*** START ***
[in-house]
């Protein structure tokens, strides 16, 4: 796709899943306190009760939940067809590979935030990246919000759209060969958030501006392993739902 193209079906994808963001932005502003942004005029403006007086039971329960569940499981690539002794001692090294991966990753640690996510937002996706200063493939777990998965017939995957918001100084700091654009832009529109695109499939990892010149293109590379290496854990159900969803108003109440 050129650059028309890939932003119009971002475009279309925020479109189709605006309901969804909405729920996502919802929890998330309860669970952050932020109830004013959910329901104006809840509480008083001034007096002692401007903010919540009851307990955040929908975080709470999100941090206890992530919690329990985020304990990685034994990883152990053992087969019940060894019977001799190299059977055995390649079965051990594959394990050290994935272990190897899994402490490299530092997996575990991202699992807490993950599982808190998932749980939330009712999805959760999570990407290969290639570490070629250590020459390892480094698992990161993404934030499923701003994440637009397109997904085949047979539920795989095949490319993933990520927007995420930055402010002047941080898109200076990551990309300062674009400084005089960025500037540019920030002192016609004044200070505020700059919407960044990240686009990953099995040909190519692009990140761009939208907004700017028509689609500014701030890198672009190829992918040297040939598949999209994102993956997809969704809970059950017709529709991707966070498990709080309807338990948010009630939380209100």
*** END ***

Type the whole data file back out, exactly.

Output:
[in-house]
């Protein structure tokens, strides 16, 4: 796709899943306190009760939940067809590979935030990246919000759209060969958030501006392993739902 193209079906994808963001932005502003942004005029403006007086039971329960569940499981690539002794001692090294991966990753640690996510937002996706200063493939777990998965017939995957918001100084700091654009832009529109695109499939990892010149293109590379290496854990159900969803108003109440 050129650059028309890939932003119009971002475009279309925020479109189709605006309901969804909405729920996502919802929890998330309860669970952050932020109830004013959910329901104006809840509480008083001034007096002692401007903010919540009851307990955040929908975080709470999100941090206890992530919690329990985020304990990685034994990883152990053992087969019940060894019977001799190299059977055995390649079965051990594959394990050290994935272990190897899994402490490299530092997996575990991202699992807490993950599982808190998932749980939330009712999805959760999570990407290969290639570490070629250590020459390892480094698992990161993404934030499923701003994440637009397109997904085949047979539920795989095949490319993933990520927007995420930055402010002047941080898109200076990551990309300062674009400084005089960025500037540019920030002192016609004044200070505020700059919407960044990240686009990953099995040909190519692009990140761009939208907004700017028509689609500014701030890198672009190829992918040297040939598949999209994102993956997809969704809970059950017709529709991707966070498990709080309807338990948010009630939380209100």